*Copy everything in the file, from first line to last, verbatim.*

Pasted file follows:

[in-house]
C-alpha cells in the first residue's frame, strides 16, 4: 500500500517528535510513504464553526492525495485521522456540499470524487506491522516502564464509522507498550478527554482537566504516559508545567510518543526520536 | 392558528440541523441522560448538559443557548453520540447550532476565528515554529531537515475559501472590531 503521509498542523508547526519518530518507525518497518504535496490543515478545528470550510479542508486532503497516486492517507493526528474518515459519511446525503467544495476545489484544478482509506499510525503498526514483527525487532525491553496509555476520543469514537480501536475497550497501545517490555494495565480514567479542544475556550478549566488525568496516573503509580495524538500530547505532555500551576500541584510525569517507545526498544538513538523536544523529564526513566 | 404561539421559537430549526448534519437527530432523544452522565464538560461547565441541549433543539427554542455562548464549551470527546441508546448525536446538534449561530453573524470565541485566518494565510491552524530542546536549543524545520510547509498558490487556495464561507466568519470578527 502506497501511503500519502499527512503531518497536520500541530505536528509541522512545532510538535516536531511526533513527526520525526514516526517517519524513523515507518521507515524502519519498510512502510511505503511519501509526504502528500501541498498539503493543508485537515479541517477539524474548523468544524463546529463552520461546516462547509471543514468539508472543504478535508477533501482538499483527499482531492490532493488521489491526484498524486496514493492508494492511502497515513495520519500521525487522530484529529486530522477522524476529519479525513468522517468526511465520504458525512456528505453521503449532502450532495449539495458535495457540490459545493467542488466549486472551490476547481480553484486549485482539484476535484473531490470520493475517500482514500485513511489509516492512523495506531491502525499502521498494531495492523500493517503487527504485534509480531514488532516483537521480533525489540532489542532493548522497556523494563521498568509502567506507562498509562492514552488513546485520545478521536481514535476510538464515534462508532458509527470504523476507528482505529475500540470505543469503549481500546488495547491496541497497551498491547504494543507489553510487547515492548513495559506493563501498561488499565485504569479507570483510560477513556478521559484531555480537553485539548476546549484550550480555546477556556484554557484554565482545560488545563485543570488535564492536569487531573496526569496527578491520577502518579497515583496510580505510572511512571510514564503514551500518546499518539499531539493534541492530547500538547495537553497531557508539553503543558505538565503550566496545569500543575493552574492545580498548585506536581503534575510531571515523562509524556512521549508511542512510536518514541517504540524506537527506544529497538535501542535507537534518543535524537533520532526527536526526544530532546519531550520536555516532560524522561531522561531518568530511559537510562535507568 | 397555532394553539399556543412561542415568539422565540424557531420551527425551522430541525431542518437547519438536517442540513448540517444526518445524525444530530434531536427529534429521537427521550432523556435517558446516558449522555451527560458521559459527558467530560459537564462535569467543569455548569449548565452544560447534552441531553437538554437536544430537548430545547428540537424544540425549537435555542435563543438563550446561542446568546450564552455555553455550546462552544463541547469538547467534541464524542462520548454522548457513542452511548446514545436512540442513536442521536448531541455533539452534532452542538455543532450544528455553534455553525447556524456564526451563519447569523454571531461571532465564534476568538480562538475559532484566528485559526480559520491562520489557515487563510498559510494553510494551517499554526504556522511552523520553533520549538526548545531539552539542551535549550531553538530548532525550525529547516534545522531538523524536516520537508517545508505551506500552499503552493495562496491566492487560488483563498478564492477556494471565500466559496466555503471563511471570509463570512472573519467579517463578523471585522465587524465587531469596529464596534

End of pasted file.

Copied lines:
[in-house]
C-alpha cells in the first residue's frame, strides 16, 4: 500500500517528535510513504464553526492525495485521522456540499470524487506491522516502564464509522507498550478527554482537566504516559508545567510518543526520536 | 392558528440541523441522560448538559443557548453520540447550532476565528515554529531537515475559501472590531 503521509498542523508547526519518530518507525518497518504535496490543515478545528470550510479542508486532503497516486492517507493526528474518515459519511446525503467544495476545489484544478482509506499510525503498526514483527525487532525491553496509555476520543469514537480501536475497550497501545517490555494495565480514567479542544475556550478549566488525568496516573503509580495524538500530547505532555500551576500541584510525569517507545526498544538513538523536544523529564526513566 | 404561539421559537430549526448534519437527530432523544452522565464538560461547565441541549433543539427554542455562548464549551470527546441508546448525536446538534449561530453573524470565541485566518494565510491552524530542546536549543524545520510547509498558490487556495464561507466568519470578527 502506497501511503500519502499527512503531518497536520500541530505536528509541522512545532510538535516536531511526533513527526520525526514516526517517519524513523515507518521507515524502519519498510512502510511505503511519501509526504502528500501541498498539503493543508485537515479541517477539524474548523468544524463546529463552520461546516462547509471543514468539508472543504478535508477533501482538499483527499482531492490532493488521489491526484498524486496514493492508494492511502497515513495520519500521525487522530484529529486530522477522524476529519479525513468522517468526511465520504458525512456528505453521503449532502450532495449539495458535495457540490459545493467542488466549486472551490476547481480553484486549485482539484476535484473531490470520493475517500482514500485513511489509516492512523495506531491502525499502521498494531495492523500493517503487527504485534509480531514488532516483537521480533525489540532489542532493548522497556523494563521498568509502567506507562498509562492514552488513546485520545478521536481514535476510538464515534462508532458509527470504523476507528482505529475500540470505543469503549481500546488495547491496541497497551498491547504494543507489553510487547515492548513495559506493563501498561488499565485504569479507570483510560477513556478521559484531555480537553485539548476546549484550550480555546477556556484554557484554565482545560488545563485543570488535564492536569487531573496526569496527578491520577502518579497515583496510580505510572511512571510514564503514551500518546499518539499531539493534541492530547500538547495537553497531557508539553503543558505538565503550566496545569500543575493552574492545580498548585506536581503534575510531571515523562509524556512521549508511542512510536518514541517504540524506537527506544529497538535501542535507537534518543535524537533520532526527536526526544530532546519531550520536555516532560524522561531522561531518568530511559537510562535507568 | 397555532394553539399556543412561542415568539422565540424557531420551527425551522430541525431542518437547519438536517442540513448540517444526518445524525444530530434531536427529534429521537427521550432523556435517558446516558449522555451527560458521559459527558467530560459537564462535569467543569455548569449548565452544560447534552441531553437538554437536544430537548430545547428540537424544540425549537435555542435563543438563550446561542446568546450564552455555553455550546462552544463541547469538547467534541464524542462520548454522548457513542452511548446514545436512540442513536442521536448531541455533539452534532452542538455543532450544528455553534455553525447556524456564526451563519447569523454571531461571532465564534476568538480562538475559532484566528485559526480559520491562520489557515487563510498559510494553510494551517499554526504556522511552523520553533520549538526548545531539552539542551535549550531553538530548532525550525529547516534545522531538523524536516520537508517545508505551506500552499503552493495562496491566492487560488483563498478564492477556494471565500466559496466555503471563511471570509463570512472573519467579517463578523471585522465587524465587531469596529464596534